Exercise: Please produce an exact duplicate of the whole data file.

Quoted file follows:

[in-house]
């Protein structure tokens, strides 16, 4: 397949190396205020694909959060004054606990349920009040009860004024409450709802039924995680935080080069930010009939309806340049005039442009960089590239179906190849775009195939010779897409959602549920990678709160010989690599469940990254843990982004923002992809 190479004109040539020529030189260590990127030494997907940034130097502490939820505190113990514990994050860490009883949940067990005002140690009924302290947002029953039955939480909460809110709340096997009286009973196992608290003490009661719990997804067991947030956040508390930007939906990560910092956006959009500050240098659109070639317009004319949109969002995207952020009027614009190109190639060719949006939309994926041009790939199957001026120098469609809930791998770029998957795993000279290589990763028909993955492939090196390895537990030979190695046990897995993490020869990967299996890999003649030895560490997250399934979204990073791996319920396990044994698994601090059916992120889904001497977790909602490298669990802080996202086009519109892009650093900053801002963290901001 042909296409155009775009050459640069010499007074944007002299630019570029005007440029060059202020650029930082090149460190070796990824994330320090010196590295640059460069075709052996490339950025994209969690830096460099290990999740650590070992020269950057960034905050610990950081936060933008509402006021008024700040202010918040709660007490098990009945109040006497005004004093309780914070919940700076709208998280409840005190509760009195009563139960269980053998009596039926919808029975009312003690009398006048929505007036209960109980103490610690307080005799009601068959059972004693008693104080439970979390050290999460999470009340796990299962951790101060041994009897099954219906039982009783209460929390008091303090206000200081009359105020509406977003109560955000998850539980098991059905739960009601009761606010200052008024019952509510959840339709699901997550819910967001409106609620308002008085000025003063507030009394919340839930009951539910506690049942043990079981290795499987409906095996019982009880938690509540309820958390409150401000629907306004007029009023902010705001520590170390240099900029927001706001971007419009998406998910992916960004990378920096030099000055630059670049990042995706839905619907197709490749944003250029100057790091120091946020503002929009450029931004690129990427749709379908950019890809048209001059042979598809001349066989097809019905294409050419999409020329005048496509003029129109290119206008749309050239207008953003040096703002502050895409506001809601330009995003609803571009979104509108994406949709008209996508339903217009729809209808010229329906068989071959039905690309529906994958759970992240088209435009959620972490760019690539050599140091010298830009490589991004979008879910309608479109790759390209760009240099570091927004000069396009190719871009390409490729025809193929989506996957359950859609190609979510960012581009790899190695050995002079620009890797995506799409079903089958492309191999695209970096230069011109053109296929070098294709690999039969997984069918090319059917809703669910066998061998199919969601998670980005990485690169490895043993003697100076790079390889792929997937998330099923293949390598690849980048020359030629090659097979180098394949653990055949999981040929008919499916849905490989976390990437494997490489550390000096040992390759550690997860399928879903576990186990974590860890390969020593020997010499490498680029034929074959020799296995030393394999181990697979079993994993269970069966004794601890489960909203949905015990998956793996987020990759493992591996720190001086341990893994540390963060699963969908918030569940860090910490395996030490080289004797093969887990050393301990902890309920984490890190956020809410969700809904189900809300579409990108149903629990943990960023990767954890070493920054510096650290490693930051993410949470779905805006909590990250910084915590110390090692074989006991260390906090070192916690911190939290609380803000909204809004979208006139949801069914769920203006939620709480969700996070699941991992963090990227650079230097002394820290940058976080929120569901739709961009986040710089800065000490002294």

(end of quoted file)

[in-house]
């Protein structure tokens, strides 16, 4: 397949190396205020694909959060004054606990349920009040009860004024409450709802039924995680935080080069930010009939309806340049005039442009960089590239179906190849775009195939010779897409959602549920990678709160010989690599469940990254843990982004923002992809 190479004109040539020529030189260590990127030494997907940034130097502490939820505190113990514990994050860490009883949940067990005002140690009924302290947002029953039955939480909460809110709340096997009286009973196992608290003490009661719990997804067991947030956040508390930007939906990560910092956006959009500050240098659109070639317009004319949109969002995207952020009027614009190109190639060719949006939309994926041009790939199957001026120098469609809930791998770029998957795993000279290589990763028909993955492939090196390895537990030979190695046990897995993490020869990967299996890999003649030895560490997250399934979204990073791996319920396990044994698994601090059916992120889904001497977790909602490298669990802080996202086009519109892009650093900053801002963290901001 042909296409155009775009050459640069010499007074944007002299630019570029005007440029060059202020650029930082090149460190070796990824994330320090010196590295640059460069075709052996490339950025994209969690830096460099290990999740650590070992020269950057960034905050610990950081936060933008509402006021008024700040202010918040709660007490098990009945109040006497005004004093309780914070919940700076709208998280409840005190509760009195009563139960269980053998009596039926919808029975009312003690009398006048929505007036209960109980103490610690307080005799009601068959059972004693008693104080439970979390050290999460999470009340796990299962951790101060041994009897099954219906039982009783209460929390008091303090206000200081009359105020509406977003109560955000998850539980098991059905739960009601009761606010200052008024019952509510959840339709699901997550819910967001409106609620308002008085000025003063507030009394919340839930009951539910506690049942043990079981290795499987409906095996019982009880938690509540309820958390409150401000629907306004007029009023902010705001520590170390240099900029927001706001971007419009998406998910992916960004990378920096030099000055630059670049990042995706839905619907197709490749944003250029100057790091120091946020503002929009450029931004690129990427749709379908950019890809048209001059042979598809001349066989097809019905294409050419999409020329005048496509003029129109290119206008749309050239207008953003040096703002502050895409506001809601330009995003609803571009979104509108994406949709008209996508339903217009729809209808010229329906068989071959039905690309529906994958759970992240088209435009959620972490760019690539050599140091010298830009490589991004979008879910309608479109790759390209760009240099570091927004000069396009190719871009390409490729025809193929989506996957359950859609190609979510960012581009790899190695050995002079620009890797995506799409079903089958492309191999695209970096230069011109053109296929070098294709690999039969997984069918090319059917809703669910066998061998199919969601998670980005990485690169490895043993003697100076790079390889792929997937998330099923293949390598690849980048020359030629090659097979180098394949653990055949999981040929008919499916849905490989976390990437494997490489550390000096040992390759550690997860399928879903576990186990974590860890390969020593020997010499490498680029034929074959020799296995030393394999181990697979079993994993269970069966004794601890489960909203949905015990998956793996987020990759493992591996720190001086341990893994540390963060699963969908918030569940860090910490395996030490080289004797093969887990050393301990902890309920984490890190956020809410969700809904189900809300579409990108149903629990943990960023990767954890070493920054510096650290490693930051993410949470779905805006909590990250910084915590110390090692074989006991260390906090070192916690911190939290609380803000909204809004979208006139949801069914769920203006939620709480969700996070699941991992963090990227650079230097002394820290940058976080929120569901739709961009986040710089800065000490002294």